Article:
The debate is the essence of the Tip of the Spear.

Would love your thoughts.

Jim

New Work, Personal, Tech

Welcome!


Welcome to my new company, website and forthcoming book, The Tip of the Spear.  It has been a very exciting journey.  Thank you to my pal Stephen King for his great work in making all of the pieces come alive, the irascible and amazing Geoff Moore for the ongoing writing expertise and editorial and to Cynthia van Sundert for the clear eye and ESL language skills.  It is all very much appreciated.

To read the full Tip of the Spear release, visit PRWEB: http://www.prweb.com/releases/2016/06/prweb13517531.htm

I have been slowly releasing my thinking and research over the past year in my personal blog jagyyc.com. As some of you will have read in these posts (culminating in my three-part series, The Tip of the Spear), I am very passionate about the subject of technology and digital disruption.

Discussion is everywhere on the implications and potentials – both good and bad – for a world that will be soon inundated with exponential technology changes.

I have been a part of this world for 30 years and I can assure you of two things: 1) no one knows where we are going to end up in 5 years let alone 10 or 30 years, and 2) we have to start having real conversations soon.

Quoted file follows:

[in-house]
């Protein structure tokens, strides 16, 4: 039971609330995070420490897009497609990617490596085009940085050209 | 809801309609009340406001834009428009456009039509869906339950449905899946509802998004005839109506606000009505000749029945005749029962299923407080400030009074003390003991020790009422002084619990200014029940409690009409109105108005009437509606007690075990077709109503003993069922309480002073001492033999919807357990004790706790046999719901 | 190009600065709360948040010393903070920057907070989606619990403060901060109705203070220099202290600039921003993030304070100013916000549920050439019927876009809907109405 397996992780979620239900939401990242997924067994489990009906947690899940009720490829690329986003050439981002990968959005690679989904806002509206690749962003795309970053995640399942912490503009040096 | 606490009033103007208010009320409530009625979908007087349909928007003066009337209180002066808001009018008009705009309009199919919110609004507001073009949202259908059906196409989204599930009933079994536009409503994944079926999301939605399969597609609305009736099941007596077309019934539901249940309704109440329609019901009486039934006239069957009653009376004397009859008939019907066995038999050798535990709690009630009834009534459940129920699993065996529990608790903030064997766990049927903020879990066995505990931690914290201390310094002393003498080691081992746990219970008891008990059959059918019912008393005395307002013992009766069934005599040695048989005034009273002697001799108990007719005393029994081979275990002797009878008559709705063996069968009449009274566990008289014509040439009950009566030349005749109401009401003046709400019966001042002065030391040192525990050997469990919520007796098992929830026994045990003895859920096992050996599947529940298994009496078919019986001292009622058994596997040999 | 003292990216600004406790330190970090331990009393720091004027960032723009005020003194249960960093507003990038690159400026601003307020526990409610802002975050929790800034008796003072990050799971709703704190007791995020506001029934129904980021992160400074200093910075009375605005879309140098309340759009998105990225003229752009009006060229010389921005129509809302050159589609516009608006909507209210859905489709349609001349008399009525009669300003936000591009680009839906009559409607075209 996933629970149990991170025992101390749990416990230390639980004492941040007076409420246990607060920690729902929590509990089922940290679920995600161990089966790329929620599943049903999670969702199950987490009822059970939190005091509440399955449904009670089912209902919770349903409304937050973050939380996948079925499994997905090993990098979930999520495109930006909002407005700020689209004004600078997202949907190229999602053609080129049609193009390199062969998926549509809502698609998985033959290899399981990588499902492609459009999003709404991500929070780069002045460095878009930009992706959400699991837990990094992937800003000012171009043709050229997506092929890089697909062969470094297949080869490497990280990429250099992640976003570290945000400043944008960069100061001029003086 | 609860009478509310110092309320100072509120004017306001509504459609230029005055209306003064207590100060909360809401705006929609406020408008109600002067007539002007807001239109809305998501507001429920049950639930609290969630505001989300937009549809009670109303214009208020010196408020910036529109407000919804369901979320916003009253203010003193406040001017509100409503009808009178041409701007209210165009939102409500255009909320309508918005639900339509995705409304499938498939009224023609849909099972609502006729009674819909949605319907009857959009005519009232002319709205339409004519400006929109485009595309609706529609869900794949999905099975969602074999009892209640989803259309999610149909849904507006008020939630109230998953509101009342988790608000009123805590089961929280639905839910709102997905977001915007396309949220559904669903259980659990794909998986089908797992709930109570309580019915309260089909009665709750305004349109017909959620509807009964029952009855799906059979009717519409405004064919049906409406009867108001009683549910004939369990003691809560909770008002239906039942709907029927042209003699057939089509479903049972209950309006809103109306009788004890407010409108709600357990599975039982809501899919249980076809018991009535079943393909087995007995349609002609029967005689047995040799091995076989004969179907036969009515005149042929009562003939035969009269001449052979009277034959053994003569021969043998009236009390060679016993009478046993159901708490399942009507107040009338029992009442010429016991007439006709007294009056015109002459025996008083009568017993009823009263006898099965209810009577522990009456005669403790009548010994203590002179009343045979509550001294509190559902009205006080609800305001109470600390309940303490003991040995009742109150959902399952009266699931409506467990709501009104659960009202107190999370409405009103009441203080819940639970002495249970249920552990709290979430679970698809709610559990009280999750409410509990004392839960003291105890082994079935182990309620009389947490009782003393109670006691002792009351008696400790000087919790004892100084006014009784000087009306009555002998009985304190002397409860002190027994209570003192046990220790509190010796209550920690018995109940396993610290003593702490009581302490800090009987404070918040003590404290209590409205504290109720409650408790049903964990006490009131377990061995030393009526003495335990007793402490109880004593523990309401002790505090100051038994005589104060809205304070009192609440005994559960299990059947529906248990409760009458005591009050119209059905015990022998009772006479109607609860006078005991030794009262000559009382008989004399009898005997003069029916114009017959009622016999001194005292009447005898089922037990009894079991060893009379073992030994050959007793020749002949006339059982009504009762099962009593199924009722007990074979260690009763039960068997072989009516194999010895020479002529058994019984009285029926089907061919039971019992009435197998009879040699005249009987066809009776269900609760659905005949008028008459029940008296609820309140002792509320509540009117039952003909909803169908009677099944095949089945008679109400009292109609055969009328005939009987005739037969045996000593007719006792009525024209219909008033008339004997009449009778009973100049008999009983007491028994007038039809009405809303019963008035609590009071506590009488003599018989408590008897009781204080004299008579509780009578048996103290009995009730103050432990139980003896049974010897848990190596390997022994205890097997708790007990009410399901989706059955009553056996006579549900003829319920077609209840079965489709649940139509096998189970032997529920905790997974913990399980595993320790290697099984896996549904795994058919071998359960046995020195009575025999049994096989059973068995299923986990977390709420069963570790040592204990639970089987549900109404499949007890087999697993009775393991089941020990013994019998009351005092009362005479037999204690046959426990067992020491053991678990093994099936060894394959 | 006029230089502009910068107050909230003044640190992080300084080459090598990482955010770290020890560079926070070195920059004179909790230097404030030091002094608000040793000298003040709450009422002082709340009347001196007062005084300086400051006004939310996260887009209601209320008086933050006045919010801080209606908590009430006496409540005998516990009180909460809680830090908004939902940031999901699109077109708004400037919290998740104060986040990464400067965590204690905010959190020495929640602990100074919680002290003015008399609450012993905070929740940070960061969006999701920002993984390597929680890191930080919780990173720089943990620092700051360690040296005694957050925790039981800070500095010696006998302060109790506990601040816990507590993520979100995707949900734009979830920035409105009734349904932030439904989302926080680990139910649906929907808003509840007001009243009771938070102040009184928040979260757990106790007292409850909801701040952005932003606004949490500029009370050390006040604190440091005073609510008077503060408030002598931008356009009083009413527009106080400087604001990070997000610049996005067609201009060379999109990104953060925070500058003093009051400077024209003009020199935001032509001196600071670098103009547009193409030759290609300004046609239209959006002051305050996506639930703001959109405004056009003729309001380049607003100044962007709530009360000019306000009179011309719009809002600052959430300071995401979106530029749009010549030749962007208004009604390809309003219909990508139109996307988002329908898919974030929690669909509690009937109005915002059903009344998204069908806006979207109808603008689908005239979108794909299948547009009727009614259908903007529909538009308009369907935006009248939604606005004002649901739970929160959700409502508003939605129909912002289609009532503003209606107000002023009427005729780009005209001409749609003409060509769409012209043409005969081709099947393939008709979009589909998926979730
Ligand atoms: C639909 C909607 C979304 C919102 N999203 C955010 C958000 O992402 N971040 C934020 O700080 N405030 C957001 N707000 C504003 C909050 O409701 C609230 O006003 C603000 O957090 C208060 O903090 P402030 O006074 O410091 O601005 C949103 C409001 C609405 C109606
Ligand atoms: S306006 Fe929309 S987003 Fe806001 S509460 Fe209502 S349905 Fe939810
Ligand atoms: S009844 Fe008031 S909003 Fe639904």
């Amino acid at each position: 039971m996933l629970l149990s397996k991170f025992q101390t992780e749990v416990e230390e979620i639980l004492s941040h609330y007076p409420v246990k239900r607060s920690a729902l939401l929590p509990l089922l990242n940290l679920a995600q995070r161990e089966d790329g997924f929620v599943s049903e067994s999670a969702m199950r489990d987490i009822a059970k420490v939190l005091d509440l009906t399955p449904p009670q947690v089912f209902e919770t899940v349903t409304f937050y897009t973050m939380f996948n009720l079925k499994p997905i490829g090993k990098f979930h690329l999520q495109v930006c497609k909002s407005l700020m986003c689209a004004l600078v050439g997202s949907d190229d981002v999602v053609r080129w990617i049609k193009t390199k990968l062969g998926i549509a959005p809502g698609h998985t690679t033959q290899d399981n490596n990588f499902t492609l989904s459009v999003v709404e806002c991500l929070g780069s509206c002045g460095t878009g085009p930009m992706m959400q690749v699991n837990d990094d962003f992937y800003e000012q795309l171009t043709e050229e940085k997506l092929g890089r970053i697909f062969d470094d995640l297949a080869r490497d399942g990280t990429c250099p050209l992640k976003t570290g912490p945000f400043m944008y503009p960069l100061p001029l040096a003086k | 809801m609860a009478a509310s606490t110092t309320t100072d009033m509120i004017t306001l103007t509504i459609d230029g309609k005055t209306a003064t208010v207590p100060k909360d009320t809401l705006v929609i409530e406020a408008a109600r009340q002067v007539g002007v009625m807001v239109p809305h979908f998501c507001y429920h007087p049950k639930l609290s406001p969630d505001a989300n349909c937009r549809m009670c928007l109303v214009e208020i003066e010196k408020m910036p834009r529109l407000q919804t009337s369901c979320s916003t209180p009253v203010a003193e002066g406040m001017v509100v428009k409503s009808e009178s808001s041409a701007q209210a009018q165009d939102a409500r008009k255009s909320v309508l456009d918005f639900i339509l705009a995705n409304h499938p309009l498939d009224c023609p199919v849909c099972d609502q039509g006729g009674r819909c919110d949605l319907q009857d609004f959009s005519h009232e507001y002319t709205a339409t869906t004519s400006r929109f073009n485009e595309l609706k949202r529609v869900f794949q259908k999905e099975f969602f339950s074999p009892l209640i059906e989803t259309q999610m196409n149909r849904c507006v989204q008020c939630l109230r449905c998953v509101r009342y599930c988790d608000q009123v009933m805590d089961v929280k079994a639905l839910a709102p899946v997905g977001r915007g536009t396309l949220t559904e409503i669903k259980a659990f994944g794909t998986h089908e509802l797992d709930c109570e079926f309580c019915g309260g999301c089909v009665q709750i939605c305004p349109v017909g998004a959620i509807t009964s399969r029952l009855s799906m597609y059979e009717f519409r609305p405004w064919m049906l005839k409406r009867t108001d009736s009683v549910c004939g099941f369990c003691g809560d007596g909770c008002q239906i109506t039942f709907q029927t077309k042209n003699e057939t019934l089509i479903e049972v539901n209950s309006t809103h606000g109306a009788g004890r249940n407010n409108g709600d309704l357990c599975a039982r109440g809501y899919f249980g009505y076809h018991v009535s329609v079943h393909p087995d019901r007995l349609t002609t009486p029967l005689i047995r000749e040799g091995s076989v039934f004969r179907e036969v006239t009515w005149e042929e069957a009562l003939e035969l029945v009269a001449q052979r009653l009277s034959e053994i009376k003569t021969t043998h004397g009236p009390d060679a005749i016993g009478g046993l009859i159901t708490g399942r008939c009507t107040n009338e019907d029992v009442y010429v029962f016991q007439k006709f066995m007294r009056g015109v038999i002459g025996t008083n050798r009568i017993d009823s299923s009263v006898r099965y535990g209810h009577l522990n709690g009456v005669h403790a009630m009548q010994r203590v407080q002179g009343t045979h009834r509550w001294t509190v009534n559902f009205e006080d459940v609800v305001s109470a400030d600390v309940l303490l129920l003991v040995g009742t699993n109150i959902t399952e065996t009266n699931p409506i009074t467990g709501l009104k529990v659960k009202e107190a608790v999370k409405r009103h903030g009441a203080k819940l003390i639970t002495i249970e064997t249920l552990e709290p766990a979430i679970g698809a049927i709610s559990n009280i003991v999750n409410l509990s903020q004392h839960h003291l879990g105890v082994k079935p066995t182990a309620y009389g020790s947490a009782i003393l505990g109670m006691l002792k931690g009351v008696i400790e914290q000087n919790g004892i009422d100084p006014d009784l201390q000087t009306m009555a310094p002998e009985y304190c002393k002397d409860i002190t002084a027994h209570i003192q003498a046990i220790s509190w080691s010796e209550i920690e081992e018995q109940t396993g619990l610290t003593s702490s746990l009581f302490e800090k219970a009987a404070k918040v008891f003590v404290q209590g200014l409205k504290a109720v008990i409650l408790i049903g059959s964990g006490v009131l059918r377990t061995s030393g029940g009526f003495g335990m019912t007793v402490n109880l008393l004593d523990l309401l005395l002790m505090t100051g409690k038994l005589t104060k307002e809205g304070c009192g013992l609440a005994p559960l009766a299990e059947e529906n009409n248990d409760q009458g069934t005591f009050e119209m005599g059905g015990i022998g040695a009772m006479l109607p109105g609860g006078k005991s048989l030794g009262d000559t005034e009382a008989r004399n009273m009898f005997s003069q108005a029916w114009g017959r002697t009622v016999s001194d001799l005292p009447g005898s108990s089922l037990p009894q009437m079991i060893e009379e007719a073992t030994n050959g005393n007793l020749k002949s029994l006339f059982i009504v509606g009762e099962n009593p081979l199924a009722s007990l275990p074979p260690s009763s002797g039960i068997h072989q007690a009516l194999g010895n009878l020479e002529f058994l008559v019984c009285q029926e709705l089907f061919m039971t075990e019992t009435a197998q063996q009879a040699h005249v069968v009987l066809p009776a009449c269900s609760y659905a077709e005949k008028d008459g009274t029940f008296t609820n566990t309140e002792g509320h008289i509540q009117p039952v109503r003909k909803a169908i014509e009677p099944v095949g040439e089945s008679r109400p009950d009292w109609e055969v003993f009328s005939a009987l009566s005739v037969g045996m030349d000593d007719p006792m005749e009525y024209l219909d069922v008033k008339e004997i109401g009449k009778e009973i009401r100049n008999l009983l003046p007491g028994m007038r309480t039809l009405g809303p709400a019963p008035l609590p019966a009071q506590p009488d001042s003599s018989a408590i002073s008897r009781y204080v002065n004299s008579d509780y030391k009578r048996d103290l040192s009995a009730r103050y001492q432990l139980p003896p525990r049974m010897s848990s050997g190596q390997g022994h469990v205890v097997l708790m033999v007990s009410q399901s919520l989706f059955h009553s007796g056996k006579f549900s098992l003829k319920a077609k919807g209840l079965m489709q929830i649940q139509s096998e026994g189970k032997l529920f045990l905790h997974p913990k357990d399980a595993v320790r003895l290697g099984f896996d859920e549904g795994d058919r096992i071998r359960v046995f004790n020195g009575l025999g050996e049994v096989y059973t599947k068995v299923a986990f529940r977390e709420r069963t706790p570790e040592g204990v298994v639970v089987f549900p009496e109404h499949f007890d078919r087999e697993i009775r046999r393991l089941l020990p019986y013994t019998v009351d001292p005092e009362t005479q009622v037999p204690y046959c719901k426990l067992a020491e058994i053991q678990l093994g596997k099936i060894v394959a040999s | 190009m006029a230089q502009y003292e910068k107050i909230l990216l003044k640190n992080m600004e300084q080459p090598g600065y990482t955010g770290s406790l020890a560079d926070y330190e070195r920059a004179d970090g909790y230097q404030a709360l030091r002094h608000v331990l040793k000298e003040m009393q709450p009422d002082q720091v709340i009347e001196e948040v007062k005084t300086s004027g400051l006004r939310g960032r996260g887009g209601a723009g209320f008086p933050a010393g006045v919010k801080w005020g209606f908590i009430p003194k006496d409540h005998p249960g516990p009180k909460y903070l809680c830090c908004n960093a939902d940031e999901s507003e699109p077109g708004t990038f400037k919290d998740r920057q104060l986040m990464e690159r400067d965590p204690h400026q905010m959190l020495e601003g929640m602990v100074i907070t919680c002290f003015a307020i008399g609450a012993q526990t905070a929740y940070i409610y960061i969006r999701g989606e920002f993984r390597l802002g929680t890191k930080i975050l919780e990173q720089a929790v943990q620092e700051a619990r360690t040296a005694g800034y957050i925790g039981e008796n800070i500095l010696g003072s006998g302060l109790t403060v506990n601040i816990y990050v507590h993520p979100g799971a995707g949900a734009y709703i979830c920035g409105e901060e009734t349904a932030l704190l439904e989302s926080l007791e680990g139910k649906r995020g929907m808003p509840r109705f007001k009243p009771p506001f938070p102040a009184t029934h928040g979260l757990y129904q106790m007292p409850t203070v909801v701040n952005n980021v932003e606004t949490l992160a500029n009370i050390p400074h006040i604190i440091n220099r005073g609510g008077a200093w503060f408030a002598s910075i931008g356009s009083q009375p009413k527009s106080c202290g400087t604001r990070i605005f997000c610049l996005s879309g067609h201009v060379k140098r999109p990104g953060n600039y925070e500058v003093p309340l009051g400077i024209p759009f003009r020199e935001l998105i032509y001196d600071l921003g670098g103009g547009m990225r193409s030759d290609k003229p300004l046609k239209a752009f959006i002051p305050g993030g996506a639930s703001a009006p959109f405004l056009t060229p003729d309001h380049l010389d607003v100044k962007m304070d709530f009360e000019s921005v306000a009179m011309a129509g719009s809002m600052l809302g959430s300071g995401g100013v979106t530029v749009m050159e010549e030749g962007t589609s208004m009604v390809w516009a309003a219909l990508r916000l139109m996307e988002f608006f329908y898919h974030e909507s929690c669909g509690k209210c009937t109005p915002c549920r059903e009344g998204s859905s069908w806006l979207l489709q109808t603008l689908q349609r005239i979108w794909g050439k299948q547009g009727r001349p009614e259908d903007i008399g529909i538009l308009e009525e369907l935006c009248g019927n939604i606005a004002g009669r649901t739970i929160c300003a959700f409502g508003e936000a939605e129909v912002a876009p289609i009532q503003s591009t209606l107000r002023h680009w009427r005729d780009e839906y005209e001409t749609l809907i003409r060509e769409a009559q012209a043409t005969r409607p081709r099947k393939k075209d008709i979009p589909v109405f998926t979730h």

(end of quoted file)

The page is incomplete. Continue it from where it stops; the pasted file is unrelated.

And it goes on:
The genie is out of the bottle and it’s called: A.I., Robotics, Synthetic Biology, and several other disruptive technologies.

The Tip of the Spear is about three things:
people, change and how linear organizations have to become exponential

Our use of the technologies we have invented are now poised on a blade’s edge. Either the Tip of the Spear levels the playing field in areas such as Governance, Finance, and Education, or we use these extraordinary technologies to create further concentrations of wealth and increased inequality.  Either we use our newly connected planet to have real conversations or we let it devolve into a rabble at the gate.

The rabble is increasingly making our citizens, companies and governments nervous.  We see it in the Brexit vote, the rise of the American disenfranchised via Donald Trump, and the persistent unlevelled playing field across the world of finance, education and opportunity. I also see it in my city as it struggles with a new economic order and model. Finally, I see it the eyes of the newly unemployed.

It seems a cruel joke to me that just as we finish wiring up the planet to be able to connect the best of us – our ideas, hopes and innovation – the gaps start to show.  Slowly at first, but inevitably in an exponential shift. Our linear minds and linear institutions cannot keep up.

The Tip of the Spear is about three things.  Firstly, helping colleagues, companies, individuals and institutions really understand the scope and speed of change that is coming.  Secondly, about preparing them for a change that recognizes that the technology genies are not going back in the bottle. Finally, how our linear organizations have an incredible new opportunity – likely an imperative – to think exponentially and act differently.